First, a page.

Hybrid, flexible, remote… there are many new terms being used these days to describe what many of us refer to as the extended workforce. But exactly is an ‘extended workforce’? How is it different to what has come before, and why should you care?
The year an extended workforce became the norm
A newly published report by Microsoft Corporation on the impact of the 2020 pandemic on workforce design and behaviors suggests argues that a hybrid workforce model is here to stay, and that many firms are already revisiting their go-forward physical office requirements in light of these changes. They conclude,
“One of the brightest sides of the shift to remote work is that it widens the talent marketplace. Remote job postings on LinkedIn increased more than five times during the pandemic, and people are taking notice. Forty-six percent of remote workers we surveyed are planning to move to a new location this year because they can now work remotely. People no longer have to leave their desk, house or community to expand their career, and it will have profound impacts on the talent landscape.”
COVID-19 shook up the business world. It encouraged business leaders to do something most had previously resisted; namely, to have their people work from home instead of insisting they commute into company offices every day. The skeletons in the closet they feared most, such as a downswing in productivity, shortcomings in technology, the potential loss of data, and negative impacts on workforce moral and engagement – well, for the majority, they didn’t really turn out to be that significant.
Finding talent under lock-down
With their workforce successfully operating remotely, businesses turned to the issue of filling urgent vacancies and conversations quickly turned to the demographic of the audience.
Whether it was because of the practicalities of recruiting while under lockdown, the result of trial and error, or simply down to plain common sense, most managers realized it was nonsense to demand that only potential candidates within a commutable distance be longlisted for an opportunity.
This downplaying of the importance of selecting talent that is ‘local’ has completely re-engineered the employment market.
Cashing in on the local premium
All western world employers pay a premium to source talent within commuter distance of their offices. This is inevitable as labor markets around the world are impacted by the state of health of economies, the paucity of talent, the quality of education systems, and the cost of living that exists within the country.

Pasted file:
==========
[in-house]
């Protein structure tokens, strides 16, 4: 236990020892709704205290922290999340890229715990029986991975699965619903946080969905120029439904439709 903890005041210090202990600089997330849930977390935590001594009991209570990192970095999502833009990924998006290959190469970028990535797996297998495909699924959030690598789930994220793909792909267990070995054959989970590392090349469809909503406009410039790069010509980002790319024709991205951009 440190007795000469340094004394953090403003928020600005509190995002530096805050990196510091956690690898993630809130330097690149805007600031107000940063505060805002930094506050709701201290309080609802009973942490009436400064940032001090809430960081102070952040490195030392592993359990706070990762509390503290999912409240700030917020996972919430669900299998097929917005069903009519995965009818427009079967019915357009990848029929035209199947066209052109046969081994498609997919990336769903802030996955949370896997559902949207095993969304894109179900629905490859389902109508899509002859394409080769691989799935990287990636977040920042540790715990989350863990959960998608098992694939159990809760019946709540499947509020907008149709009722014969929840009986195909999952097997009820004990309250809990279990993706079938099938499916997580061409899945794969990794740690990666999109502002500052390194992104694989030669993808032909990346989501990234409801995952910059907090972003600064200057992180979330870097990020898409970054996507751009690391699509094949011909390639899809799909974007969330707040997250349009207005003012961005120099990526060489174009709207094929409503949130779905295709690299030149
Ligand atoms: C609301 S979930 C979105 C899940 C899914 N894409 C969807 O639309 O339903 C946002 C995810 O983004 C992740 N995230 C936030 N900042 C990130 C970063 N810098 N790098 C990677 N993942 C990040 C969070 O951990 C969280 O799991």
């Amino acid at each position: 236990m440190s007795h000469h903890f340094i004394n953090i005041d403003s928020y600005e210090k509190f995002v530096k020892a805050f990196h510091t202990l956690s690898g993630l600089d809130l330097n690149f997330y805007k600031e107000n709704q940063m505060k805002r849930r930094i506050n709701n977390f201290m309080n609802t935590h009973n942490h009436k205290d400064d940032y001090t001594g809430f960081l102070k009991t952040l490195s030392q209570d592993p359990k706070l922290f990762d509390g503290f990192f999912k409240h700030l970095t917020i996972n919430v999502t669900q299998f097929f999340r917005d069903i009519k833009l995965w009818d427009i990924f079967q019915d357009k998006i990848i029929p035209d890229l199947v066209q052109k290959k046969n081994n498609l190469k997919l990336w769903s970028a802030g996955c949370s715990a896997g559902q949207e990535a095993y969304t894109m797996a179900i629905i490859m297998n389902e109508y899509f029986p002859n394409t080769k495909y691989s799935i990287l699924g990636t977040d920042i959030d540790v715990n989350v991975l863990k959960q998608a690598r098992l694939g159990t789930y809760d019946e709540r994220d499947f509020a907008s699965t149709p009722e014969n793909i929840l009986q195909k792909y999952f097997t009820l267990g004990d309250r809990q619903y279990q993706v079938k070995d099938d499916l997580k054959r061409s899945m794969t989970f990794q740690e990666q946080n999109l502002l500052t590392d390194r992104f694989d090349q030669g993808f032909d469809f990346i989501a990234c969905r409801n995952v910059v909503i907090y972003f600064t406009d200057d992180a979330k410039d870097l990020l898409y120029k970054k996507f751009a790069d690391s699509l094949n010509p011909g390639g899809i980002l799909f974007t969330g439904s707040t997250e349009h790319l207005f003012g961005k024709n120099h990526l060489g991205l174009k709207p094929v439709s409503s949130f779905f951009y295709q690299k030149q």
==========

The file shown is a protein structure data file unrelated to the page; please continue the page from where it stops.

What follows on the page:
Employers in the US take for granted that a worker employed locally will cost more than a contractor operating from their home office overseas. With employers today already operating virtually with their existing workforce, it’s difficult to argue the case they should pay more for local talent ‘just in case’ the policy of flexible work changes and people are required to return to the office.
While the current level of remote working continues, the proportion of the workforce that works remotely is progressively growing. For organizations cashing in on more affordable remote working talent, returning to the office on mass will, in the not too distant future, become impractical, even if it were judged to be desirable.
Learning to live with the new normal
The Microsoft report suggests that many companies, including their own, have already drifted beyond the tipping point where their company culture and working behaviors can return to how they were before the pandemic. An interesting statistic that comes out of Microsoft’s survey is that 66 percent of business decision-makers are already considering redesigning physical spaces to better accommodate hybrid work environments.
The world of business, and indeed the workforce, has been forcibly extended. Like a coiled spring that has been stretched and lost its ability to return to its previous form, the workforces of many businesses have grown into this new reality. Gaps in the workforce have been filled by new starters that will now be difficult to replace locally. Hiring economies now realized from hiring remote workers over the past 18-months are going to be hard to ignore.
Talent leaders and hiring managers will have to come to terms with how they will fashion their physical and virtual office workplaces to support the people, processes, and data governance of business. Inevitably, there has been a cost to this shift to virtual working, but it exists more in the softer side of business operations – chiefly in areas of ideation, collaboration, emotional support, workforce training, and tacit knowledge retention – and even in these areas, businesses will have to work out how to achieve similar outcomes in new ways.
Daniel Rothberg, President of Workspend, gives his perspective on the Extended Workforce
“The shift to an extended workforce has moved well beyond just a trend. Historically we would seek MSP service professionals in a specific city; however, now we are seeking them in specific time zones opening up a far broader range of talent for consideration. We are seeing similar requirements from clients where traditionally in-office jobs are now opening up to the most qualified candidate regardless of location. This is an exciting shift that in the long run will ultimately benefit workers and customers alike.”
ABOUT THE AUTHOR
Ian Tomlin is a management consultant and writer on the subject of enterprise computing and organizational design. He serves on the Workspend Management Team. Ian has written several books on the subject of digital transformation, cloud computing, social operating systems, codeless applications development, business intelligence, data science, office security, customer data platforms, vendor management systems, Managed Service Provisioning (MSP), customer experience, and organizational design. He can be reached via LinkedIn or Twitter.
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